Installment sales contracts are preferred when an entity can reasonably estimate that a sale has occurred but cannot determine the collectability of the total sale value.
The installment sales accounting method is an alternative accounting approach that allows entities to record installment revenues over the years as and when received.
Let us discuss what installment sales contracts and their accounting treatment are.
Installment Sales Contracts – Installment Sales Method
Installment sales contracts refer to agreements that allow buyers to make payments over an extended period of time in installments rather than a lump-sum payment.
In these contracts, the buyer receives goods at the time of agreement. The payments are made in installments over several months or years at a specified frequency. Expenses and revenues are recognized at the time of cash collection rather than at the time of sale contract.
From an accounting perspective, the sales method allows deferral of capital gains for future years resulting in tax savings. This accounting method is only applicable when the ownership of an asset is not fully transferred at the time of sale.
Accounting for Installment Sales Contracts
When the payment periods became longer for sales contracts, applying the usual accounting methods became increasingly difficult. The risk of default and the risk of loss resulting from uncollectible amounts increased significantly with sales contracts of longer periods.
The installment method of accounting was developed to counter these issues and to facilitate sales contracts that allowed buyers to make payments in installments over the long term.
With longer periods the risk of loss due to uncertainty with cash collections increased. Under these situations, the terms of contracts were more dictated by the risk of uncollectible cash payments. Thus, the approach required an alternative approach that could factor in these risks.
The installment method of accounting can be applied across different types of sales contracts where the payment terms are spread over a longer period of time. In most cases, the certainty of cash receivables cannot be estimated reasonably over the long term.
Common examples of sales contracts where the installment method of accounting can be used include:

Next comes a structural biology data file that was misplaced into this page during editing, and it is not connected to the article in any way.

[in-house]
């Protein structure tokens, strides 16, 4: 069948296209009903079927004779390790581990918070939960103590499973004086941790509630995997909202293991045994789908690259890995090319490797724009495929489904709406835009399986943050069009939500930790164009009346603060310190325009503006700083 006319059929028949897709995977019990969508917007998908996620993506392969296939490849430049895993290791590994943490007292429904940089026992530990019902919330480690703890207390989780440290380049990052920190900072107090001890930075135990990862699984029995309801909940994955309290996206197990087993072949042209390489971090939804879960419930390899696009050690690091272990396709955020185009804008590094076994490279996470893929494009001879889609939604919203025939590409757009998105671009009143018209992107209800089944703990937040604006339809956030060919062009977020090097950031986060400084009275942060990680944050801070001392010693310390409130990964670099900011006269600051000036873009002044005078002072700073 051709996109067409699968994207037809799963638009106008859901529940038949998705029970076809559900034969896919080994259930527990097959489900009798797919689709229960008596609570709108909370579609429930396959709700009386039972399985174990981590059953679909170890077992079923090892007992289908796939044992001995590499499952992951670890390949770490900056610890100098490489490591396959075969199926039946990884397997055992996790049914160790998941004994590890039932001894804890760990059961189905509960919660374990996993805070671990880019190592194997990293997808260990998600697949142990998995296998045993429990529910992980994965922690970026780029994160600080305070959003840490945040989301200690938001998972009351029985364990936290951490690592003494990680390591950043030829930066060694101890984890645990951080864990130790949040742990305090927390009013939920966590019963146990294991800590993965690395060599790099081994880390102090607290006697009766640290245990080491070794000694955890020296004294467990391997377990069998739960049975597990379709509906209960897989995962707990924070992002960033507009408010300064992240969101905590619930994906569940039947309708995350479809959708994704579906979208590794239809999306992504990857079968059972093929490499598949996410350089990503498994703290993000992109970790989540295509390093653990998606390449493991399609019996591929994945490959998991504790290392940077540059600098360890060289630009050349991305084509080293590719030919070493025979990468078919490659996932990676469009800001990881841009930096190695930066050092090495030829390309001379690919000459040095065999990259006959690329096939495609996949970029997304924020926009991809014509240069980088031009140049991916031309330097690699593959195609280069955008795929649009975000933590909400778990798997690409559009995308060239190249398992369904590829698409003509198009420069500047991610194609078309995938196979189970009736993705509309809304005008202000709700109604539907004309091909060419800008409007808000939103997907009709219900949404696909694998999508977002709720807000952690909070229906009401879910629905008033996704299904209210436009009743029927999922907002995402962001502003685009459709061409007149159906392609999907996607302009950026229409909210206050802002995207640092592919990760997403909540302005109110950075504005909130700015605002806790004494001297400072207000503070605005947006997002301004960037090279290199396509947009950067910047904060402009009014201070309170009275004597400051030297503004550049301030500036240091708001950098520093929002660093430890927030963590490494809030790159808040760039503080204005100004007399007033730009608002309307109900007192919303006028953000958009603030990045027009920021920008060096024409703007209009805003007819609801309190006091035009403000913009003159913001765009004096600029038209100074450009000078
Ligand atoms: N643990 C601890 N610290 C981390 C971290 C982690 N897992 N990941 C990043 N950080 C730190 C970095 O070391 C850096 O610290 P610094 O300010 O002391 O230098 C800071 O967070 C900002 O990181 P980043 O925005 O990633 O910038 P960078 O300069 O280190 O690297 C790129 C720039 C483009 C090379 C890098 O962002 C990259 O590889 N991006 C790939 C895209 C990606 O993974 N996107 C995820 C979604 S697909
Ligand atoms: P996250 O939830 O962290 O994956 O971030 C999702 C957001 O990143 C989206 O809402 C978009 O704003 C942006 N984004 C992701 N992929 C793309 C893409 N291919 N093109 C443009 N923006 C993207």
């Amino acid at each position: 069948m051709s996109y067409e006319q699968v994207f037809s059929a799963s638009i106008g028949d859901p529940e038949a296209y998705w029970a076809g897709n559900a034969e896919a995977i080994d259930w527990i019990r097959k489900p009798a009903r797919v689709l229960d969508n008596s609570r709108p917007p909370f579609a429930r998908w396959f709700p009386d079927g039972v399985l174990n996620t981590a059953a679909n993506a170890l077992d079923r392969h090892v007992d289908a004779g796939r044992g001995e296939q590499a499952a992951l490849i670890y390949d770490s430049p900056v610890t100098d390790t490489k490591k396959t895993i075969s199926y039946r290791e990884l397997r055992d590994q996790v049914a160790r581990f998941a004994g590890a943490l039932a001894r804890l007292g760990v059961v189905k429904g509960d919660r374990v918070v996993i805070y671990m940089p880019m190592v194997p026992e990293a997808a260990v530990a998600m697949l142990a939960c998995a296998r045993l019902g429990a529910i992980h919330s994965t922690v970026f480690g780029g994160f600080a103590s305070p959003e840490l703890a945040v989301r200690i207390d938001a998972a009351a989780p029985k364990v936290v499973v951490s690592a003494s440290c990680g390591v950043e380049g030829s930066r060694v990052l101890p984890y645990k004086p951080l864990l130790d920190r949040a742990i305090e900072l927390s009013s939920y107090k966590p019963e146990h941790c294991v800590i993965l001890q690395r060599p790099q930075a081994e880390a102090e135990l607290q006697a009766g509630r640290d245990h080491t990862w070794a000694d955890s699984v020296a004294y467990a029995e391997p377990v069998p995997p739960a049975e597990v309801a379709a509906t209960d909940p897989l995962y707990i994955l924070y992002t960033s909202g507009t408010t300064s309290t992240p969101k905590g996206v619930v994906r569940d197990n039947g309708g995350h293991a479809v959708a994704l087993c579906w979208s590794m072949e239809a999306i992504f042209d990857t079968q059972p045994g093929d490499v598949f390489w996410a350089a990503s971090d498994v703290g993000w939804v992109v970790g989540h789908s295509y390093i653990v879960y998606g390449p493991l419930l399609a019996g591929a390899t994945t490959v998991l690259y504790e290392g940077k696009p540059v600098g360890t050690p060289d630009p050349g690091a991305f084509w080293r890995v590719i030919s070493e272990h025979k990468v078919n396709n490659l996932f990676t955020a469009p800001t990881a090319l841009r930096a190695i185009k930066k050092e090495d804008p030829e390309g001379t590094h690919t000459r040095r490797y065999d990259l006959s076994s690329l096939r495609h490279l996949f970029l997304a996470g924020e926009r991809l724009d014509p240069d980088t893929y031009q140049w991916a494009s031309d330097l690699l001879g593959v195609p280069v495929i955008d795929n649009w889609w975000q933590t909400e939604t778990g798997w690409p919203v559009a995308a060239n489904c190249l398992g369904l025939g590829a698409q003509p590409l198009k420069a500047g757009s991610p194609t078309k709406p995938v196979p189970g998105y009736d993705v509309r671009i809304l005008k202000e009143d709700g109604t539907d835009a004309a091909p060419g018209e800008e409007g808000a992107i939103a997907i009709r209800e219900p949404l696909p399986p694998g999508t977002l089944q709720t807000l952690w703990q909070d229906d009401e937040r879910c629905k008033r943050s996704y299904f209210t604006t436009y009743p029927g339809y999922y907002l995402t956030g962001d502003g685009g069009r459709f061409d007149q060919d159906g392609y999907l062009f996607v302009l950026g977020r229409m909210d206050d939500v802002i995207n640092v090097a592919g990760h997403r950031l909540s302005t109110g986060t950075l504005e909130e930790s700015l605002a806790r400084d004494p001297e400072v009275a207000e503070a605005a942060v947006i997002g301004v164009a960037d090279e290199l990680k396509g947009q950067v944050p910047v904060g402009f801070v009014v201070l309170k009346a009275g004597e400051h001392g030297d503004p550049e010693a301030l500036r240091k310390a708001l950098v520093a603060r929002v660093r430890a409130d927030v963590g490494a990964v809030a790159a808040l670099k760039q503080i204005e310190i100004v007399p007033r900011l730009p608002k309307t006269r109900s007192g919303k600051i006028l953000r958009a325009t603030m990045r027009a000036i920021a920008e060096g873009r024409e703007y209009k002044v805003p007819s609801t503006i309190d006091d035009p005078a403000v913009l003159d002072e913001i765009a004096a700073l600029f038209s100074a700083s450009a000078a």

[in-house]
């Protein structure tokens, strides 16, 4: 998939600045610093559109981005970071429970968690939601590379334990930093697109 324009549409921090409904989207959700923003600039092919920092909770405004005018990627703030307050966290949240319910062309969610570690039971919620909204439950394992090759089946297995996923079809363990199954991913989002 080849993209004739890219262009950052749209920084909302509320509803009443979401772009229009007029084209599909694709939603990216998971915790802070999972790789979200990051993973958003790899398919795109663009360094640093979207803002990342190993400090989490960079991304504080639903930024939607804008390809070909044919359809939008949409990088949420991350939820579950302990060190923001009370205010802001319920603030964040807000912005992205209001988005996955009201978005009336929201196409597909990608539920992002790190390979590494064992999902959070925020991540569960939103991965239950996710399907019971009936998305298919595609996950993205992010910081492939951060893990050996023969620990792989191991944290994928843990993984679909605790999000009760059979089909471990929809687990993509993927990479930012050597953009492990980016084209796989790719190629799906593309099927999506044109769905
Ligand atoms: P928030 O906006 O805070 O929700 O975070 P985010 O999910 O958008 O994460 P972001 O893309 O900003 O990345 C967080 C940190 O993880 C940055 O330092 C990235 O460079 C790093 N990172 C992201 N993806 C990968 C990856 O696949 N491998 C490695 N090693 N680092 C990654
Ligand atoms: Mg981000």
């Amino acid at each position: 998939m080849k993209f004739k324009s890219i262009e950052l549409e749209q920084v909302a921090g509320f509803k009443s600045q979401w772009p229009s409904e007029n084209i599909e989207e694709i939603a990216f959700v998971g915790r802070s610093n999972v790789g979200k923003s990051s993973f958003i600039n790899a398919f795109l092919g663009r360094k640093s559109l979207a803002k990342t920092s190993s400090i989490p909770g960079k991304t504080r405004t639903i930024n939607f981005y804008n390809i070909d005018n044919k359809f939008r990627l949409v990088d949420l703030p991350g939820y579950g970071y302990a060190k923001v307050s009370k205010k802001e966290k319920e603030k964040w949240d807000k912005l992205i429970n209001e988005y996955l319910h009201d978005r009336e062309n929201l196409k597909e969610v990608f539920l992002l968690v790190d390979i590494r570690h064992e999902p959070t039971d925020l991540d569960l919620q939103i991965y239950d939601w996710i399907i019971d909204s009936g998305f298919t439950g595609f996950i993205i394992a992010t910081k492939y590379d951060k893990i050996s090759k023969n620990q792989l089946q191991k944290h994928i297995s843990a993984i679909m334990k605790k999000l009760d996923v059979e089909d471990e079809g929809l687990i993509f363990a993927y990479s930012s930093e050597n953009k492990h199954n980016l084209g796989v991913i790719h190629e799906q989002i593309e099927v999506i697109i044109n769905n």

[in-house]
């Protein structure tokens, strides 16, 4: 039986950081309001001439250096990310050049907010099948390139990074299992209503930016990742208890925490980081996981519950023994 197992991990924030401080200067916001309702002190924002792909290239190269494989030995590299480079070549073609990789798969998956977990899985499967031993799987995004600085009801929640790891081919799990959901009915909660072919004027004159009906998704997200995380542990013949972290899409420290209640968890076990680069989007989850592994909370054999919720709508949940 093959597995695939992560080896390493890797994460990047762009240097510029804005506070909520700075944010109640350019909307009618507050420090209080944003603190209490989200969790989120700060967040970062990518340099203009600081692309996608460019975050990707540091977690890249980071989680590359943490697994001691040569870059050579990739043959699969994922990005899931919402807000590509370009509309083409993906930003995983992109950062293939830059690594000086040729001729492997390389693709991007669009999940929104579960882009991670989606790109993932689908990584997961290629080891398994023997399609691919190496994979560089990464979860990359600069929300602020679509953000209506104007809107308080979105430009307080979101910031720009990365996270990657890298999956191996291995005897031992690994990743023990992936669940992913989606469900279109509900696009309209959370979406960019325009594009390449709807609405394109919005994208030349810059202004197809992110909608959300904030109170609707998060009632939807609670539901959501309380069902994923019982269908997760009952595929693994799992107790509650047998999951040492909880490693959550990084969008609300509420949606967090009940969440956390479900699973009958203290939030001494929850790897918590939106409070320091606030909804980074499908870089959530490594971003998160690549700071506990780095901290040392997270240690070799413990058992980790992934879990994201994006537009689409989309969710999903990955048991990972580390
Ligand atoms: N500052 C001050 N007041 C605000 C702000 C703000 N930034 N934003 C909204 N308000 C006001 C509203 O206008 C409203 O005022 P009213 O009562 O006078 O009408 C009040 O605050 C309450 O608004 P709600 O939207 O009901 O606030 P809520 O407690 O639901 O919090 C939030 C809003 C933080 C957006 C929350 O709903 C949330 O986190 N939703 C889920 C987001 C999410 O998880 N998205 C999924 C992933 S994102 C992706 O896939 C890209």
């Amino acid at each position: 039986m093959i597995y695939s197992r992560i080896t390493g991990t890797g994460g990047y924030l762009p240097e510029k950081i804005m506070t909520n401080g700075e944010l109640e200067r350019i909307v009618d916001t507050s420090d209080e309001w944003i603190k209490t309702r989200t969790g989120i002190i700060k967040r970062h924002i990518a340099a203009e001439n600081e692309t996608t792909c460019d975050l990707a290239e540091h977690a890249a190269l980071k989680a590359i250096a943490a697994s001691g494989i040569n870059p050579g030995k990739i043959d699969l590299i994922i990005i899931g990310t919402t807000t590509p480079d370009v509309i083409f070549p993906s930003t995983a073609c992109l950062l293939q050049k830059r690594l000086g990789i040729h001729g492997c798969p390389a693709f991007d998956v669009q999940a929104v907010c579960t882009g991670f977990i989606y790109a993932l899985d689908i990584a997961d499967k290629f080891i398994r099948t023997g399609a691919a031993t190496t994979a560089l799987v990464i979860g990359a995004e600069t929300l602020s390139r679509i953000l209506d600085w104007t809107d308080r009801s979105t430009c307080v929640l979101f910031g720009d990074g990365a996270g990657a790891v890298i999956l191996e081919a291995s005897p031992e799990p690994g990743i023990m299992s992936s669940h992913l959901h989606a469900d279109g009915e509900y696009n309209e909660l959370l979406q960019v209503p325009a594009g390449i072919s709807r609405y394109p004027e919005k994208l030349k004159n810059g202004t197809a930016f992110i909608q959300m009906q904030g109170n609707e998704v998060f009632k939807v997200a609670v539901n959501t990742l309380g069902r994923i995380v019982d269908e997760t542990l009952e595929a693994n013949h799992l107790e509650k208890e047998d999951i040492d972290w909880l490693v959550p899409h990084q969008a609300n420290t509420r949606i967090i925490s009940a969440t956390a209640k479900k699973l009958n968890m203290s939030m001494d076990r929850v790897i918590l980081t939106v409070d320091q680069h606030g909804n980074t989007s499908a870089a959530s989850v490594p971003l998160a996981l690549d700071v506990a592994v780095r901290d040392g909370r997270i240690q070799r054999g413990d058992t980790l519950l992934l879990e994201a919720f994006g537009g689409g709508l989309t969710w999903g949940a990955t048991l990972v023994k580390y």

- Real estate sales contracts
- Heavy equipment sales
- Home furnishing
- Construction Projects and
- Other contracts involving installment plans
One of the key aspects of the installment method of accounting is its contradiction with accrual accounting. However, it is acceptable under GAAP rules as it allows for matching the expenses and revenues in the same accounting period that accrual accounting may not offer for these types of contracts.
Under accrual accounting, entities would need to recognize full revenues at the front-end. For a sale contract of twenty or thirty years, accrual accounting may underestimate the risk of loss due to uncertain collections and also other future contracts costs.
Application of the Installment Method of Accounting
The installment method of accounting requires calculating a deferred profit recognition approach. The entity using this method must calculate the expected profit rate from the sales contract for every year separately. This profit rate could change every year.
Under this method, the entity will record revenue and costs of sale contracts at the time of sale. However, it will defer gross profit recognition until cash is received in installments in the future.
When the entity received cash in installments, it will recognize a proportion of gross profit. The gross profit recognition can be calculated through gross profit rate times the cash collected for each year.
Under this method, the entity must also keep a record of deferred revenues and accounts receivables for the sales contract for every year separately until the maturity of the contract.
An entity can take the following steps to apply the installment method of sales accounting.
- At inception, the entity will record the sales and cost of sales for the contract in a regular manner. However, it will need to set up an account of installments receivable for every year of the contract period. It should also record the installment sale contract separately from other sales.
- In the next phase, the entity will start recording the cash received from installment receivables. The installment cash receipts should be identifiable for every year separately though.
- At the year-end, the entity will transfer the installment sales revenue and installment sales costs for the year to the deferred gross profit account properly.
- The gross profit rate can be calculated by the following formula:
Gross profit rate = Installment sales revenue − Cost of installment sales